The Royal Courts of Justice, London, where a high-profile test case on business interruption was heard (bortescristian/CC BY 2.0)

News

Covered for plague but not Covid: Report slams failings of ambiguous insurance

29 September 2020 | By GCR Staff | 0 Comments

A report from Mactavish, the UK-based insurance and claims consultant, says a surge in disputed coronavirus business interruption claims shows how insurance policies offered to all sectors have become standardised, and inadequate to companies’ particular needs. 

The report, “Manufacturing Confusion”, complains of contradictory and ambiguously worded policies that mask an attempt to sell one-size-fits-all offerings that end up leaving the insured exposed to risks they thought were covered.
It gives the example of a complex test case on business interruption brought recently by the UK’s Financial Conduct Authority in the London High Court. 

The report, “Manufacturing Confusion”, complains of contradictory and ambiguously worded policies that mask an attempt to sell one-size-fits-all offerings that end up leaving the insured exposed to risks they thought were covered.

It gives the example of a complex test case on business interruption brought recently by the UK’s Financial Conduct Authority in the London High Court. 

“Some of these standardised policies are so complex that the finest legal minds in the country can’t disentangle exactly what they mean in practice,” said Mactavish chief executive Bruce Hepburn.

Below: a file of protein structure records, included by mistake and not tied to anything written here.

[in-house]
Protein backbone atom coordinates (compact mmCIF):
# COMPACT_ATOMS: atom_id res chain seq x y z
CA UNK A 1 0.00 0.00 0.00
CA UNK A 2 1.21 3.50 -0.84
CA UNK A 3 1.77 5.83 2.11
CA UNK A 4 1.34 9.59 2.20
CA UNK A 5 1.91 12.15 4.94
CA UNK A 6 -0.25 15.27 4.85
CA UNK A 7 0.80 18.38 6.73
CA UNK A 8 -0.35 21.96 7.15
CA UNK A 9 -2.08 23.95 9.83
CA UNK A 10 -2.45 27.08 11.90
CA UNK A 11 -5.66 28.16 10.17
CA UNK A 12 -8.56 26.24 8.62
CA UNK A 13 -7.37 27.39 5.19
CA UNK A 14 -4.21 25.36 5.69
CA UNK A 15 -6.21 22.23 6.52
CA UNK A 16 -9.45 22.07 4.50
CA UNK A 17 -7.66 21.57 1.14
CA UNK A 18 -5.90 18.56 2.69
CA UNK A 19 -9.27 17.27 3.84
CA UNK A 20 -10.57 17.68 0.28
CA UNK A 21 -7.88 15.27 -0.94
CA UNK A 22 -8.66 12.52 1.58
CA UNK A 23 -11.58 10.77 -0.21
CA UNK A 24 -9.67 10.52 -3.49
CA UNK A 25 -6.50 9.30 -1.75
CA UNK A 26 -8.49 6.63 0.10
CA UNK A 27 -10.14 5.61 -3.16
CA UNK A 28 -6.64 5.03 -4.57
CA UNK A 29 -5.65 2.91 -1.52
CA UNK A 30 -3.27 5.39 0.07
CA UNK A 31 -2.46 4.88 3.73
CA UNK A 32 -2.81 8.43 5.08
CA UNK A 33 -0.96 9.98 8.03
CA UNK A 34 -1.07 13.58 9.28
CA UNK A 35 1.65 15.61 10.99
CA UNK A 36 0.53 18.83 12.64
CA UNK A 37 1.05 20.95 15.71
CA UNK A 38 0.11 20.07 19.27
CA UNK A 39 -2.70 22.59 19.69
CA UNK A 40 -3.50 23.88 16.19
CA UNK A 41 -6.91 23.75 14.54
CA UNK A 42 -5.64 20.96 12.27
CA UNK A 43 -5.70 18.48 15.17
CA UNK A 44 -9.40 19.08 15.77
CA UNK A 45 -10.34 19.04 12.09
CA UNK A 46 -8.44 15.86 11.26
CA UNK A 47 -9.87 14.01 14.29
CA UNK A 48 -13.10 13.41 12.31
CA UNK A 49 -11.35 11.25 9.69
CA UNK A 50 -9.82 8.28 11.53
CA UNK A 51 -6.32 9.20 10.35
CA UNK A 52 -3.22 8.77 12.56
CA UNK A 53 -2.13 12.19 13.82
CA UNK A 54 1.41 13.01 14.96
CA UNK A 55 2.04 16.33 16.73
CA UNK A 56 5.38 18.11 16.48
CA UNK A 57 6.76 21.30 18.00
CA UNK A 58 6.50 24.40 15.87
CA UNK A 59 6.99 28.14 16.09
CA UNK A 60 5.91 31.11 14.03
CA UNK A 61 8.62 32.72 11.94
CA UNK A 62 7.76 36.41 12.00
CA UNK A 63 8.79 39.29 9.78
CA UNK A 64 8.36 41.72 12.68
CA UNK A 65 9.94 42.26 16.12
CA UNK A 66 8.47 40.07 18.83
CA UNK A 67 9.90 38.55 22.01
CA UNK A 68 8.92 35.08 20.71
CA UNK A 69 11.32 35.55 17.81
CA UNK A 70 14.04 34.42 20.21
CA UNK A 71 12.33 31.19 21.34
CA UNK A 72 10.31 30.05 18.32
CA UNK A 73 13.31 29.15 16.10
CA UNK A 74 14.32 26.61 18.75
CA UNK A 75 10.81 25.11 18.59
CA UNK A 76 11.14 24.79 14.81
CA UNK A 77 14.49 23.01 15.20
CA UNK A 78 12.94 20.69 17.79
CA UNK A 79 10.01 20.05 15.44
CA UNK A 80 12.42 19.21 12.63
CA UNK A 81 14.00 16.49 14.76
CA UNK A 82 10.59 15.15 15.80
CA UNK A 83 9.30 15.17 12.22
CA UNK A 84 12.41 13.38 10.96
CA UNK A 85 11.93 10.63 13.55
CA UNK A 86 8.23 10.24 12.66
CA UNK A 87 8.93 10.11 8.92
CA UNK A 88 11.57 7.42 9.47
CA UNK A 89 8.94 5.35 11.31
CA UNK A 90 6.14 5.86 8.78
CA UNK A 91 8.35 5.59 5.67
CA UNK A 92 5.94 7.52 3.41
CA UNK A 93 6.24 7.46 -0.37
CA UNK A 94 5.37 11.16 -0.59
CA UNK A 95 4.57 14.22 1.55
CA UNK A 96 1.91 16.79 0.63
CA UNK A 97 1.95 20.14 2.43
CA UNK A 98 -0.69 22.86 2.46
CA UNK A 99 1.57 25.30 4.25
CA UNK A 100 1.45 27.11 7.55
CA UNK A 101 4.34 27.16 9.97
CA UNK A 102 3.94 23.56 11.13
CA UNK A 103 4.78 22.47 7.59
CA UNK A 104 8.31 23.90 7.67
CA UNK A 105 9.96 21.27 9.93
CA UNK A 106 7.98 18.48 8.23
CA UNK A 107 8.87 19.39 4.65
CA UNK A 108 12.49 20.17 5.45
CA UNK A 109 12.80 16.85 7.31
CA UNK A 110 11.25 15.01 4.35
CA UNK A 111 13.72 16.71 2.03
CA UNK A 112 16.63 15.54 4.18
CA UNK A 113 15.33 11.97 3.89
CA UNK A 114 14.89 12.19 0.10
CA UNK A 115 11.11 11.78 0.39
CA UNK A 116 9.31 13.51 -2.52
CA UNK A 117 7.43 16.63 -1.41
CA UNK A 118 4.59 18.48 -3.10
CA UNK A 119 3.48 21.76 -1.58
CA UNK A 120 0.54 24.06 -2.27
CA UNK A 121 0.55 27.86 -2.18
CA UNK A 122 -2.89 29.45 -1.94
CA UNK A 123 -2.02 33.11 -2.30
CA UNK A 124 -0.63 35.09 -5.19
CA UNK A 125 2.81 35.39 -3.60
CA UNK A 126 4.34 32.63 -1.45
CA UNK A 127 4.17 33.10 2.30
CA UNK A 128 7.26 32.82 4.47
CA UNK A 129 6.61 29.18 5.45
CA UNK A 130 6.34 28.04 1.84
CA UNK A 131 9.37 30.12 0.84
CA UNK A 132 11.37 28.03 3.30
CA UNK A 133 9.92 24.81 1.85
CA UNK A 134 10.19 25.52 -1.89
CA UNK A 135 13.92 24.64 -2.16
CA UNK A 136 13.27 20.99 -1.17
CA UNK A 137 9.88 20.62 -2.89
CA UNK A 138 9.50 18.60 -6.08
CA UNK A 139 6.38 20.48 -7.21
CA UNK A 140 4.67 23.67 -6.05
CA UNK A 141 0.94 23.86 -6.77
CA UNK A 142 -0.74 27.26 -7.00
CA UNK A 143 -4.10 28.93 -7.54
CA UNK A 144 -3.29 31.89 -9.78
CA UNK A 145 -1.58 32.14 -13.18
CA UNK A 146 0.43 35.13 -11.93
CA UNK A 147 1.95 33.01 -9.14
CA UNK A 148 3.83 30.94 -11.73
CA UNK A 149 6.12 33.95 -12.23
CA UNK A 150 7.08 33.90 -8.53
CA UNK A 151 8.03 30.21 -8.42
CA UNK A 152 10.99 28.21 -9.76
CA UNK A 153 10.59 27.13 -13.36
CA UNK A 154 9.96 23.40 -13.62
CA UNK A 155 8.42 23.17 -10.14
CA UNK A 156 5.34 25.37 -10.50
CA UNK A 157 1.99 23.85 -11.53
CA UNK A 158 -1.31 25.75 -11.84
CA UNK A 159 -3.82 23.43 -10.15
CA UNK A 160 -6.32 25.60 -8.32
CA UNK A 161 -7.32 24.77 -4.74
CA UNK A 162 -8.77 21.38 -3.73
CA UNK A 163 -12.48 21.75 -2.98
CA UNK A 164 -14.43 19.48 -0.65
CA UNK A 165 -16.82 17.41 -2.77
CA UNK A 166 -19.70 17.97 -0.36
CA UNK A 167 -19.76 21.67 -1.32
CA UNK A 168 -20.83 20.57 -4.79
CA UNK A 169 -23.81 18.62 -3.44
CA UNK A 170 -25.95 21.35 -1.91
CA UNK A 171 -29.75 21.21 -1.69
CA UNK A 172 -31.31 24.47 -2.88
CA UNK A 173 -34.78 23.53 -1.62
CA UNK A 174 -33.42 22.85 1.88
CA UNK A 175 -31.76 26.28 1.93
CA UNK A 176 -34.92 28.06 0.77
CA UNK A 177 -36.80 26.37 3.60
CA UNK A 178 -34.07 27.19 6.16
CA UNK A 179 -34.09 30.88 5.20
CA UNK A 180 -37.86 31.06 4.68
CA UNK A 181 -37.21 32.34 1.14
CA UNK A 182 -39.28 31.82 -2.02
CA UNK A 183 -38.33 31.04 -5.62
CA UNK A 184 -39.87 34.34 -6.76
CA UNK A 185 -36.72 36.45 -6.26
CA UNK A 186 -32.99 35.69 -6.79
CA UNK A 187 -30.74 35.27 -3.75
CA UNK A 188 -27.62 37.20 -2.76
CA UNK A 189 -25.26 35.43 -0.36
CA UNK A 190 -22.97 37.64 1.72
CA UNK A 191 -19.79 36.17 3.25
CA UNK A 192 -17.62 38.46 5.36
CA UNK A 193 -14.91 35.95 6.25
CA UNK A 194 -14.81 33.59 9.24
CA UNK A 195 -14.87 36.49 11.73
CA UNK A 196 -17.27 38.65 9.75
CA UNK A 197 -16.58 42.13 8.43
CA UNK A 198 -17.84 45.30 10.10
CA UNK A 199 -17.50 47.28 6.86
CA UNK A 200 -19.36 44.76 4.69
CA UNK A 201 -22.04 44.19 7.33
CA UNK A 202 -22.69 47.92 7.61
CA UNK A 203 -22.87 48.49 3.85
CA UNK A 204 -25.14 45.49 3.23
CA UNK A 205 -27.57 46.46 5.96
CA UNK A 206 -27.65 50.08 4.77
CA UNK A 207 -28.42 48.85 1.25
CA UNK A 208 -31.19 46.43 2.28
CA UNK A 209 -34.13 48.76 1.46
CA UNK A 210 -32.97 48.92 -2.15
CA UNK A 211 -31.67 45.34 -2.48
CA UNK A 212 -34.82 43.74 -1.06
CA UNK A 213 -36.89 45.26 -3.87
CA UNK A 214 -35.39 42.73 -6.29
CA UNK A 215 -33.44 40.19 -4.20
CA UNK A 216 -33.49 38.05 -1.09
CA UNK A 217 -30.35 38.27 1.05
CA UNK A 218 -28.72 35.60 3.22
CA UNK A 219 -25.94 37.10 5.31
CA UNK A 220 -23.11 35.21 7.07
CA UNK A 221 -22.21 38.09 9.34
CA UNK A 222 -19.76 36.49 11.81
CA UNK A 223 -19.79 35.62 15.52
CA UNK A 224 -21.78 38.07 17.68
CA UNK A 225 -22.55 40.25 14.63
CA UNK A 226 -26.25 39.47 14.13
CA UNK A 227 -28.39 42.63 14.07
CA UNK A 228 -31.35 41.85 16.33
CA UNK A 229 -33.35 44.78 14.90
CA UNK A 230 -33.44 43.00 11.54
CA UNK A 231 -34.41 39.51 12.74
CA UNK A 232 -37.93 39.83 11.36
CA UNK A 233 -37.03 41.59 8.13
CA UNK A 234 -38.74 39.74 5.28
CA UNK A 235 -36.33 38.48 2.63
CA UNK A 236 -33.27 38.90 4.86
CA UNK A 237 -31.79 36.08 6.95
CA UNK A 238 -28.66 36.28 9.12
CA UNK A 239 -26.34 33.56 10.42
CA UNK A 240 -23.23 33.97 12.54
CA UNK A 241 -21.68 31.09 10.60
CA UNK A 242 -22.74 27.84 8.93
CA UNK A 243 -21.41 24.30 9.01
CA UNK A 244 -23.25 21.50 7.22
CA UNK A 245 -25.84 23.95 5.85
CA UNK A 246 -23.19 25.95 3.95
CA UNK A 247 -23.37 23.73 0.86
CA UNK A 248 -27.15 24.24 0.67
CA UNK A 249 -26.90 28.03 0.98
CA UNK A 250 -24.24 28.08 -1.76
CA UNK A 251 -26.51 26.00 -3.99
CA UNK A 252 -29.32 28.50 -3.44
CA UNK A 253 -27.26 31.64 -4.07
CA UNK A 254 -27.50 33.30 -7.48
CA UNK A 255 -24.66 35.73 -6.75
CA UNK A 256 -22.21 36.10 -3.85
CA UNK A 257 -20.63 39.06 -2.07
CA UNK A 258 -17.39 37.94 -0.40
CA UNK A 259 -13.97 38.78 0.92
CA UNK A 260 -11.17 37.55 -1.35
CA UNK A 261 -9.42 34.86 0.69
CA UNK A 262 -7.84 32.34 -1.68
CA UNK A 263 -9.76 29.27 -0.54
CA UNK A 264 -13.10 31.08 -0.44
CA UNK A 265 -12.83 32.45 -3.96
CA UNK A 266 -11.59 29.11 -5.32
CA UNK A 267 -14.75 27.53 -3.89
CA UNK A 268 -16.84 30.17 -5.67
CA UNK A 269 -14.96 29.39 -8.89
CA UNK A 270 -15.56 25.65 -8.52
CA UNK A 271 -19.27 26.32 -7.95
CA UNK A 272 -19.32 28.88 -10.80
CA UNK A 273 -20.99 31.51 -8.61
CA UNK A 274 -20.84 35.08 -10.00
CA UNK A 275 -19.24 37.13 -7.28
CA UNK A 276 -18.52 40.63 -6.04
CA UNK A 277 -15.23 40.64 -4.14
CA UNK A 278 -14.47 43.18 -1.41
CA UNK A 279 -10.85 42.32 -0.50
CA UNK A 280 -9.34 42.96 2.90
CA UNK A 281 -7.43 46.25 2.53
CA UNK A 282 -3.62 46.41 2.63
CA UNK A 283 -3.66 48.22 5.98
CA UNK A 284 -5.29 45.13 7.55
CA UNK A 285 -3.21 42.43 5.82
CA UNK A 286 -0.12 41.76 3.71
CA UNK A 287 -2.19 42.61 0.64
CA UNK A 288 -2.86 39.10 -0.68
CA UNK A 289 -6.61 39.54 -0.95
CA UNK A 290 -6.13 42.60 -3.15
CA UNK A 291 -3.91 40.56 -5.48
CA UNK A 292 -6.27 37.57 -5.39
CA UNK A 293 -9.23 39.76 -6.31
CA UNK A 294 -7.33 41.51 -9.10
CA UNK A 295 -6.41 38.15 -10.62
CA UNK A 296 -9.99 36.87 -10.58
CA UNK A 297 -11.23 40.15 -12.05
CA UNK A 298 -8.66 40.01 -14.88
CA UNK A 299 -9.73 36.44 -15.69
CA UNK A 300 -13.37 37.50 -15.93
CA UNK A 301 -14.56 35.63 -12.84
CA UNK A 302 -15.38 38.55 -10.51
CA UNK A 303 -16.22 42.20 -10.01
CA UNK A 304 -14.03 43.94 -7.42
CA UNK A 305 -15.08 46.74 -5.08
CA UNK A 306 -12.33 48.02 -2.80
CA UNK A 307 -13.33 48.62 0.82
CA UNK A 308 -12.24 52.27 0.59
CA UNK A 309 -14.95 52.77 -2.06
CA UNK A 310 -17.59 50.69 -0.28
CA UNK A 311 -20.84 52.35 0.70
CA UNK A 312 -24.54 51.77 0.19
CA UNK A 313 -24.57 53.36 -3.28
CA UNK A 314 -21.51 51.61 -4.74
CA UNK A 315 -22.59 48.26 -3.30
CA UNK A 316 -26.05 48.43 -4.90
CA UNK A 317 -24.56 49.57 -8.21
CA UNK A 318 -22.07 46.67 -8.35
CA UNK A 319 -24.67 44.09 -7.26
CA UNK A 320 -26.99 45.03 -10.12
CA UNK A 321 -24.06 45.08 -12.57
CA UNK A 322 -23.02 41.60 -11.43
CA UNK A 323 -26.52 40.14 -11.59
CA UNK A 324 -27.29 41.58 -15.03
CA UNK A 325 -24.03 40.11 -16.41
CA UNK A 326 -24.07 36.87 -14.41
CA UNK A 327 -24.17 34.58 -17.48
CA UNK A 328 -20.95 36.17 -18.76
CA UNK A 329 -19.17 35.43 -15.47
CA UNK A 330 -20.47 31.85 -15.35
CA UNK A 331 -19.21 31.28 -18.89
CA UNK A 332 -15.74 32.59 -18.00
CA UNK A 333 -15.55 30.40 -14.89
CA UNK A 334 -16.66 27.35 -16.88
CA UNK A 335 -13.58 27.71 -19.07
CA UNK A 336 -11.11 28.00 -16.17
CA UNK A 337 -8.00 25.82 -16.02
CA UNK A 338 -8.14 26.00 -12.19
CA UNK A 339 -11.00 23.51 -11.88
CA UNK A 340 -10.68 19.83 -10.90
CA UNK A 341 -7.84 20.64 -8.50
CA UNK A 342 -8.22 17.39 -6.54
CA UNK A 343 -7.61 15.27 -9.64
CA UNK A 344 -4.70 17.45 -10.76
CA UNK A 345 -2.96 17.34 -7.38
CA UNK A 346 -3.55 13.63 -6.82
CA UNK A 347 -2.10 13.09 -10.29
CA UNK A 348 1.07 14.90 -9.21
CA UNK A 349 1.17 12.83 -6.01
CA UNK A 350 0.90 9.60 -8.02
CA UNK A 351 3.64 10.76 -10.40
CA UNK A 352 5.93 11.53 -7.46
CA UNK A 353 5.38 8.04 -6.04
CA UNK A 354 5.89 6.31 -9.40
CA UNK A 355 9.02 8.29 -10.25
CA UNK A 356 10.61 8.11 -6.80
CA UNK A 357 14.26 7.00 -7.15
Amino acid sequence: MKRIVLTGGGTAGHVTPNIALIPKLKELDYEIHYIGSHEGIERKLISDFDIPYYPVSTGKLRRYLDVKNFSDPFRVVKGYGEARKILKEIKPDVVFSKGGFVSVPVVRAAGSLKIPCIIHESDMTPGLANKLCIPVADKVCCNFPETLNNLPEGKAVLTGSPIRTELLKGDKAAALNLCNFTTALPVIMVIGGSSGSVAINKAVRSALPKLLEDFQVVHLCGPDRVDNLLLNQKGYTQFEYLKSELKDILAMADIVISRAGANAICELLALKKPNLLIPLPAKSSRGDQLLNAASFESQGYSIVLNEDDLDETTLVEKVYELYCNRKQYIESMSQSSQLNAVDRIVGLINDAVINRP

He said the basis for these standardised policies is often “unnecessarily complex” and poorly understood by the policyholder. 

“With Covid-19 for example, many companies find they are covered against bubonic plague but not against new diseases like coronavirus,” he said.

He blamed the tendency to offer generic policies, in part, on a decline in the skill and knowledge of underwriters and brokers. The contracts they write often contain loose wording that allows different inferences to be drawn. “This is the rule, not an exception,” he added. 

The poor drafting is allowed to pass because most clients and brokers do not understand the legal language used, nor the effect of multiple, often contradictory, endorsements, extensions, exclusions, definitions, conditions and “side letters”.  

Furthermore, a lack of investment in technical skills in UK insurance broking and underwriting has made it much harder to amend policies to meet the specific needs of clients. 

Mactavish warns that these generic policies are rolled out across vast distribution networks, and sold to clients with little regard to their sector, size or individual characteristics. 

Photograph: The Royal Courts of Justice, London, where a high-profile test case on business interruption insurance was heard (bortescristian/CC BY 2.0)

Further reading: